The intestinal barrier is a component of the innate immune system in the gastrointestinal tract. It is built of three structural components:
- A mucous layer that covers the intestinal epithelium. It is formed of special mucin proteins produced by goblet cells. In addition, antimicrobial proteins and secretory immunoglobulin A (sIgA) are released into the mucus to prevent direct contact between bacteria of the gut microbiome with the epithelium.
- The epithelial monolayer separates the interior of the body from the outside i.e. the intestinal lumen that is exposed to anything ingested. The enterocytes – also responsible for digestion and absorption - are tightly connected and create a physical barrier forcing most molecules to pass through specific channels, transporters and other controlled mechanisms into and through the cells before the molecules enter lymph or blood streams. The space between enterocytes is sealed by specialised proteins, i.e. tight junctions and adhesive junctions.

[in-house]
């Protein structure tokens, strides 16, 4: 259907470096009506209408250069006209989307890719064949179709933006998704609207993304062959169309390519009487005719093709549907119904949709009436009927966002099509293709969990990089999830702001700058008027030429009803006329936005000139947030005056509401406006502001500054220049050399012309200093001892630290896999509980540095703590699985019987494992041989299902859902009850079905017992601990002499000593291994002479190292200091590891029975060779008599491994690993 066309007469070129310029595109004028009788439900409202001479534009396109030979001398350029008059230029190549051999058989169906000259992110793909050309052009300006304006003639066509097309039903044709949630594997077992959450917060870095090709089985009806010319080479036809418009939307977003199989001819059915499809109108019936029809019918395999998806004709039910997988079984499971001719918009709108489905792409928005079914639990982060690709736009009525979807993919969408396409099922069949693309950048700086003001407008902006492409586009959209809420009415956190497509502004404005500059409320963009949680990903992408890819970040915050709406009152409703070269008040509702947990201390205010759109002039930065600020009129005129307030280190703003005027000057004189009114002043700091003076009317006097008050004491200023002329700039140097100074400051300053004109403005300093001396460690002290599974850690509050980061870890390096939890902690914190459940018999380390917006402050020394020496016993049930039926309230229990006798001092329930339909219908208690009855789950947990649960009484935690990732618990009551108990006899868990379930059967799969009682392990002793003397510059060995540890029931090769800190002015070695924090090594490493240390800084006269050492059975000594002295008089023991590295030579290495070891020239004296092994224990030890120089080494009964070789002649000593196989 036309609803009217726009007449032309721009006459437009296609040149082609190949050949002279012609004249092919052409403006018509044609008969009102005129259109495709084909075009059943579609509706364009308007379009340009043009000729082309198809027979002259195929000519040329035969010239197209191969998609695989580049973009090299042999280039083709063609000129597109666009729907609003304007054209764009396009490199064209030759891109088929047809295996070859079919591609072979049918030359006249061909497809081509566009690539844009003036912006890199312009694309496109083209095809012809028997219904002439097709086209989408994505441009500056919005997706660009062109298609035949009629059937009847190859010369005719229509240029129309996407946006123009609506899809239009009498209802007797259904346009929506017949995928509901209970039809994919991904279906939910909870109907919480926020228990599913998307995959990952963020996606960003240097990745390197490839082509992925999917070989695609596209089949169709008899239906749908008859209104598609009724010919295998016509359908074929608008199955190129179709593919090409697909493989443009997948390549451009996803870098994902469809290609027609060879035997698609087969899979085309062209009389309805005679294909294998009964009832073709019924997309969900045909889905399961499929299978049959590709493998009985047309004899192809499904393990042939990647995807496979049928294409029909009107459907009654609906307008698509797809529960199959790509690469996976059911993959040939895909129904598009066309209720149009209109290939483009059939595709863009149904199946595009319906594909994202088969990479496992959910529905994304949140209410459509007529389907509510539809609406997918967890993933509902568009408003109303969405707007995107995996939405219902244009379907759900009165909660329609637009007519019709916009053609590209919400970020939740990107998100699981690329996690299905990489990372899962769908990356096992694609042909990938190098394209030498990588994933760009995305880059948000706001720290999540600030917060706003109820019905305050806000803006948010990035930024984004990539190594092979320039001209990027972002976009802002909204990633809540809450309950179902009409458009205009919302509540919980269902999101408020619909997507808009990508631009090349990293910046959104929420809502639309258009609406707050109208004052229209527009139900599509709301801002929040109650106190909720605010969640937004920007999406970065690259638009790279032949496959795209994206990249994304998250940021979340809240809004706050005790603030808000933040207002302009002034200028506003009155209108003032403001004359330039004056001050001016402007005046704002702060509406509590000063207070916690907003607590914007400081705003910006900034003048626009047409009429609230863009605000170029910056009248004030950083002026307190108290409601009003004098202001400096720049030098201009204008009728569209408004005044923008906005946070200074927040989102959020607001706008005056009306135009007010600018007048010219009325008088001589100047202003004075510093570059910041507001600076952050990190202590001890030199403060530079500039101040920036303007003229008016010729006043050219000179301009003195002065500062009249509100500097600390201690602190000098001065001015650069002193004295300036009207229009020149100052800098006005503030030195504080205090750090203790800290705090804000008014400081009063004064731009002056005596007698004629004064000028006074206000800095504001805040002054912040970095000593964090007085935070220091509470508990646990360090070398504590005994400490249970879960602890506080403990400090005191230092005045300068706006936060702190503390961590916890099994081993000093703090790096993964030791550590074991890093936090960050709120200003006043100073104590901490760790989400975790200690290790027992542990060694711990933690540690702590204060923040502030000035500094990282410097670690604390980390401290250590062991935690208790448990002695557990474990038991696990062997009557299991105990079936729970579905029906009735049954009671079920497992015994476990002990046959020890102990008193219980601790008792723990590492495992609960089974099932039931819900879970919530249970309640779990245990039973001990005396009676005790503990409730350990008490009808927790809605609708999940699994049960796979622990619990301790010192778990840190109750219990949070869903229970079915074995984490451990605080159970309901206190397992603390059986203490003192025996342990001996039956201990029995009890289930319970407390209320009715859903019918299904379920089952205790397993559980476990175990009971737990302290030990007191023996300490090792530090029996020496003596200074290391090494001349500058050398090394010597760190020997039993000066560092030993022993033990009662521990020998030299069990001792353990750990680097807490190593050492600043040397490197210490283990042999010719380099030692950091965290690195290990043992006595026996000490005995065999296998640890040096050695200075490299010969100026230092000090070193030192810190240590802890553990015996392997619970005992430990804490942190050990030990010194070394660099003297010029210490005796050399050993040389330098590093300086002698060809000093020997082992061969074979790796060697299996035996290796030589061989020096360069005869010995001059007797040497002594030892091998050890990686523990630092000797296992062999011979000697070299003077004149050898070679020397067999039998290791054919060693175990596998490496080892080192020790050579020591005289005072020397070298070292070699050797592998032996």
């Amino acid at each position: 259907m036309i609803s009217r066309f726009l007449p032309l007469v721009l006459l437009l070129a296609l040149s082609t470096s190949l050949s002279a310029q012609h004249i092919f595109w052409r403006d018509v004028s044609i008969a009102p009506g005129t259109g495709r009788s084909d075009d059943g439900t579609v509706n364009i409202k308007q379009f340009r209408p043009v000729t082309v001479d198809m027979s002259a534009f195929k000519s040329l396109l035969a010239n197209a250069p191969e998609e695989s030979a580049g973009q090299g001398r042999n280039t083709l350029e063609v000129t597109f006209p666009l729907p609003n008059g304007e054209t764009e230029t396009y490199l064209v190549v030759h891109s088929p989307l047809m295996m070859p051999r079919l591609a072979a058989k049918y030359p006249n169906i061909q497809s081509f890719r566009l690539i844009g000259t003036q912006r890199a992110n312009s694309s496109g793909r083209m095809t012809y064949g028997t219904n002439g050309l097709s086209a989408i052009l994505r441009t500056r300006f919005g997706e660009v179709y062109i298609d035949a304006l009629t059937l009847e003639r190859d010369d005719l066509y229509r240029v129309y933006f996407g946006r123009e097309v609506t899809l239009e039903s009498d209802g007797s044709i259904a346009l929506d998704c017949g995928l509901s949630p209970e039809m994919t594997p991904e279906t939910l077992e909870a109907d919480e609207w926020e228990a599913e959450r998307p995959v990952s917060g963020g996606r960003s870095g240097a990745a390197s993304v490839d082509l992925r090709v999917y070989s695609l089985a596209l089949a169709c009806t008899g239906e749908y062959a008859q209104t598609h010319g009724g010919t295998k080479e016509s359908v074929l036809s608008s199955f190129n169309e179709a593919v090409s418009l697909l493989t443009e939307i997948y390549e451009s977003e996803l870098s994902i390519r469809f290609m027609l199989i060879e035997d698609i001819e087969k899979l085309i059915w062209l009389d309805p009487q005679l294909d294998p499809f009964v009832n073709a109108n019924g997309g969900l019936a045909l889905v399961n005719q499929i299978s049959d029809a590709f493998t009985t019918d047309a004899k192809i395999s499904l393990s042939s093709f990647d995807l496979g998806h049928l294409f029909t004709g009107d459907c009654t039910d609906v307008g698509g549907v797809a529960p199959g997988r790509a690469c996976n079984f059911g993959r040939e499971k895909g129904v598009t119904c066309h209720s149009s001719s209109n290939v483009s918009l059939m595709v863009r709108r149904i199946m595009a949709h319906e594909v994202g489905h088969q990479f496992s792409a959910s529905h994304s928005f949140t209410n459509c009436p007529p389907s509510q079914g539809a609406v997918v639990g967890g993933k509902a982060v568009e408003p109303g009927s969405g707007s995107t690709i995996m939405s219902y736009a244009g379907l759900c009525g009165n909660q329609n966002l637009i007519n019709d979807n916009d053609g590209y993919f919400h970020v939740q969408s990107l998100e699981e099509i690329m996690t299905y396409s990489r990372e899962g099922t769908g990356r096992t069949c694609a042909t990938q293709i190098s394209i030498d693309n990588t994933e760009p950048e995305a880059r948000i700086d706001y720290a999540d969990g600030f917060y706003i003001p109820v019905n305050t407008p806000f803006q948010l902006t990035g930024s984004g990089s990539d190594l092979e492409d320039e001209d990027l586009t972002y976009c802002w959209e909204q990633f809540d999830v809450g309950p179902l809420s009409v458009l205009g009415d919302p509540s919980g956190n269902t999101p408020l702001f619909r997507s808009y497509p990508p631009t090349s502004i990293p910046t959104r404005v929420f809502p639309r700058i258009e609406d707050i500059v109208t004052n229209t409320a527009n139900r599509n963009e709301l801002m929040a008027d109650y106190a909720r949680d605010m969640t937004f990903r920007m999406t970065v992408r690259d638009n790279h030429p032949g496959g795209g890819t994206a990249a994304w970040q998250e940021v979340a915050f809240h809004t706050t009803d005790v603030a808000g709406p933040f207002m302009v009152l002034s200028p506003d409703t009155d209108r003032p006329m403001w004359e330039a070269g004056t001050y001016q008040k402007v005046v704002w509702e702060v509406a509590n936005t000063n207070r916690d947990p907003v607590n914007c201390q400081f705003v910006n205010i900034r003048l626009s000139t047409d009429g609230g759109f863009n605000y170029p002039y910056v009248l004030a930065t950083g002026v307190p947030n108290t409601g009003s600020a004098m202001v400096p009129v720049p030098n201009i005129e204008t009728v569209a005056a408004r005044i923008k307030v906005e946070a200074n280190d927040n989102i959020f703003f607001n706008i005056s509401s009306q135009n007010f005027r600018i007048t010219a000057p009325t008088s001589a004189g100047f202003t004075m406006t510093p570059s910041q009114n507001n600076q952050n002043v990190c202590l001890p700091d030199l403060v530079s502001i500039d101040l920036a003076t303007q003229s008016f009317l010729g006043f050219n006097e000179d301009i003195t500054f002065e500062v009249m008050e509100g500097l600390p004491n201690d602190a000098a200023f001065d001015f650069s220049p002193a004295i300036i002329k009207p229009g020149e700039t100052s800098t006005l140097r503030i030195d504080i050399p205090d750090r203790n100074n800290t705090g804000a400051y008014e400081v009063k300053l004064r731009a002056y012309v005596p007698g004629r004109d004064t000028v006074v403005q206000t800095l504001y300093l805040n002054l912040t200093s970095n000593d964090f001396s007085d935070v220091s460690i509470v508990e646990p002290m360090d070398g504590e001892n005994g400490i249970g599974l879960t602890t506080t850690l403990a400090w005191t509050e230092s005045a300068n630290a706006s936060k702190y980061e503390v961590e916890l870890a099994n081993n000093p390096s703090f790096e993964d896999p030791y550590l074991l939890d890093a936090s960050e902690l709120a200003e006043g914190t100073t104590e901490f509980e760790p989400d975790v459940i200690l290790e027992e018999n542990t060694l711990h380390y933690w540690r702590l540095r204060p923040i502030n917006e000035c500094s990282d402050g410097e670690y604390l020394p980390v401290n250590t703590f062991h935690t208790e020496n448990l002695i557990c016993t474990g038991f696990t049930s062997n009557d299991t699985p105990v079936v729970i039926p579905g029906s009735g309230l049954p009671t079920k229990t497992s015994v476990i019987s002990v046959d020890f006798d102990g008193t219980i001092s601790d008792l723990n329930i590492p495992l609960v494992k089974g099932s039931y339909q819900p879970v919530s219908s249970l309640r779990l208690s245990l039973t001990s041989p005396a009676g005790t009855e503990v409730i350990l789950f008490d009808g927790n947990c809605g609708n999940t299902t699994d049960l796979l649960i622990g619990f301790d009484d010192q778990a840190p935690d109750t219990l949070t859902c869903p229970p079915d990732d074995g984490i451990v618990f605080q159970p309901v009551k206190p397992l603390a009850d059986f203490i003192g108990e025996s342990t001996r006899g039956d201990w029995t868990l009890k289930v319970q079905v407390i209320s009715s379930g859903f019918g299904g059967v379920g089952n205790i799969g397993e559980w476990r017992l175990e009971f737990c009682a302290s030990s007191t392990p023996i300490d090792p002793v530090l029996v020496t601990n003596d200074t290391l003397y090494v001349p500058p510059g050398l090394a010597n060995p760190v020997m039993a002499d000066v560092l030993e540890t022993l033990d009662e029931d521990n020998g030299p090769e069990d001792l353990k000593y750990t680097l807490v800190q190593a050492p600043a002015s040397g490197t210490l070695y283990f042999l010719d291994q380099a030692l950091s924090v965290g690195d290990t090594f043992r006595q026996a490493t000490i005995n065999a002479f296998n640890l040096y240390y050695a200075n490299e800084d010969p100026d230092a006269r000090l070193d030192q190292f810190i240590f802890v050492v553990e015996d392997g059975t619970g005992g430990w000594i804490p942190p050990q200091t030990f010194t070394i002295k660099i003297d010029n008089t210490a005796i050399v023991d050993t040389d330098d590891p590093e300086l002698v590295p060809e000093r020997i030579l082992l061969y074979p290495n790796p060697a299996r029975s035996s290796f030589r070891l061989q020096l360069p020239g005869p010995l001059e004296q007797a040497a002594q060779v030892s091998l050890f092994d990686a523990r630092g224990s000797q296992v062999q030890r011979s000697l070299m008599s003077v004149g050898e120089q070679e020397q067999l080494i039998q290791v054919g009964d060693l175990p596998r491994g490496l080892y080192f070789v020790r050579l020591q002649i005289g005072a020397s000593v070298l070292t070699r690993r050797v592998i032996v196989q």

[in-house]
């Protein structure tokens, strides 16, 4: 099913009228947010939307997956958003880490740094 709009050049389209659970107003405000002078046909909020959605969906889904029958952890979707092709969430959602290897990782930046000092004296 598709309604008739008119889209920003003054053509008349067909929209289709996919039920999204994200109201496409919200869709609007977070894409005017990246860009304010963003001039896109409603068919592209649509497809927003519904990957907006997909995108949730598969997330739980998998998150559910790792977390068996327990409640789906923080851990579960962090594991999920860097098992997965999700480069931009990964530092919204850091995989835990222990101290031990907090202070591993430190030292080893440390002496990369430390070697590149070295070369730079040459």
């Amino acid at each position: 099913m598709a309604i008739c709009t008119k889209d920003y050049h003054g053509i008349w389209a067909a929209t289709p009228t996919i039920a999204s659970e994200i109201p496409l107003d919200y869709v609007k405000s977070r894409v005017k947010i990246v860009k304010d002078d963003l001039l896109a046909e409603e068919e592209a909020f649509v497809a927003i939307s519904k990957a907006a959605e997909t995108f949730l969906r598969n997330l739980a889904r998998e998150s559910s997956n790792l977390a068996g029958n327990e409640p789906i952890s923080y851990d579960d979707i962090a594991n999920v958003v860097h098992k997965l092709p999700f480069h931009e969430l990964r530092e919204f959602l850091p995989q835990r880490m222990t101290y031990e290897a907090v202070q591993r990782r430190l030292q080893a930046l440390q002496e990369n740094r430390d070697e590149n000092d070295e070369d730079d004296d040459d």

- The lamina propria. Only the basement membrane separates the lamina propria from the intestinal epithelial monolayer. Many cells of the innate and adaptive immune system are located in the lamina propria.
The intestinal barrier is a semipermeable structure that facilitates selective nutrient absorption while being restrictive against pathogens, most environmental molecules or excess nutrient intake. In addition, it prevents contact between bacteria from the gut microbiome with immune cells, thereby preventing immune responses to beneficial bacteria residing in the gut (Vancamelbeke & Vermeire, 2017).